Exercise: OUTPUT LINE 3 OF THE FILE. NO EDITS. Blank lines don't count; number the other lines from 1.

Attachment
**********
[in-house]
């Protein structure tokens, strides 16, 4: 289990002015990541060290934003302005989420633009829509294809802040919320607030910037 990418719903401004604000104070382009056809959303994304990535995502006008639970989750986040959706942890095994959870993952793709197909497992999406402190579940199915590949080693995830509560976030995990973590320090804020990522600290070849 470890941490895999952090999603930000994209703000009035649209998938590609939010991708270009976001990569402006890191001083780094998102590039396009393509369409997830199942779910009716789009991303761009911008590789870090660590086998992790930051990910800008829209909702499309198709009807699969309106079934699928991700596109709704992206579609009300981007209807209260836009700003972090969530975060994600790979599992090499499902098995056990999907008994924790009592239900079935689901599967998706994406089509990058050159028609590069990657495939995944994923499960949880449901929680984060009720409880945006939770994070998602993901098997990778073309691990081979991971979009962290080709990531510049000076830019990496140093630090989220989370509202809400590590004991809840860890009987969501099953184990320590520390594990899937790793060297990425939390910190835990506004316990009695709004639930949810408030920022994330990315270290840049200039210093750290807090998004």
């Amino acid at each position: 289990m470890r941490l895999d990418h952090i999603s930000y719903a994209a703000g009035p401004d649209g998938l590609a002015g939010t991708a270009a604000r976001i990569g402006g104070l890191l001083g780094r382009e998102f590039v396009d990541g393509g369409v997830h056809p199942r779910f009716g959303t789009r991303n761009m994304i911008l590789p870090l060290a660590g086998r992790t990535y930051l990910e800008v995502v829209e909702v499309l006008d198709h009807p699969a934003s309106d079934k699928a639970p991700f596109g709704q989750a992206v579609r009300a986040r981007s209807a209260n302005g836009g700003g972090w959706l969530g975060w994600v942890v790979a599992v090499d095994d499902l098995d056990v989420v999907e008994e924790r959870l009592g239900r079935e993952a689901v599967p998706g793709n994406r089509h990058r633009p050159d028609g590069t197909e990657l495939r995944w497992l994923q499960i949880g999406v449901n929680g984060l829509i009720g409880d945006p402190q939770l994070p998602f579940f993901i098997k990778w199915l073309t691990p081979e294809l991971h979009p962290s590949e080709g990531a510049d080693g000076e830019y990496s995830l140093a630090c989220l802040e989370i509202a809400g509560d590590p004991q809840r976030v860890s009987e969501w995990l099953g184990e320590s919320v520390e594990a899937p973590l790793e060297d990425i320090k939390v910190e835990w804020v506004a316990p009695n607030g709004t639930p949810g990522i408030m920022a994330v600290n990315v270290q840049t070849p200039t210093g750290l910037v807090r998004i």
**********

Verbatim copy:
């Amino acid at each position: 289990m470890r941490l895999d990418h952090i999603s930000y719903a994209a703000g009035p401004d649209g998938l590609a002015g939010t991708a270009a604000r976001i990569g402006g104070l890191l001083g780094r382009e998102f590039v396009d990541g393509g369409v997830h056809p199942r779910f009716g959303t789009r991303n761009m994304i911008l590789p870090l060290a660590g086998r992790t990535y930051l990910e800008v995502v829209e909702v499309l006008d198709h009807p699969a934003s309106d079934k699928a639970p991700f596109g709704q989750a992206v579609r009300a986040r981007s209807a209260n302005g836009g700003g972090w959706l969530g975060w994600v942890v790979a599992v090499d095994d499902l098995d056990v989420v999907e008994e924790r959870l009592g239900r079935e993952a689901v599967p998706g793709n994406r089509h990058r633009p050159d028609g590069t197909e990657l495939r995944w497992l994923q499960i949880g999406v449901n929680g984060l829509i009720g409880d945006p402190q939770l994070p998602f579940f993901i098997k990778w199915l073309t691990p081979e294809l991971h979009p962290s590949e080709g990531a510049d080693g000076e830019y990496s995830l140093a630090c989220l802040e989370i509202a809400g509560d590590p004991q809840r976030v860890s009987e969501w995990l099953g184990e320590s919320v520390e594990a899937p973590l790793e060297d990425i320090k939390v910190e835990w804020v506004a316990p009695n607030g709004t639930p949810g990522i408030m920022a994330v600290n990315v270290q840049t070849p200039t210093g750290l910037v807090r998004i």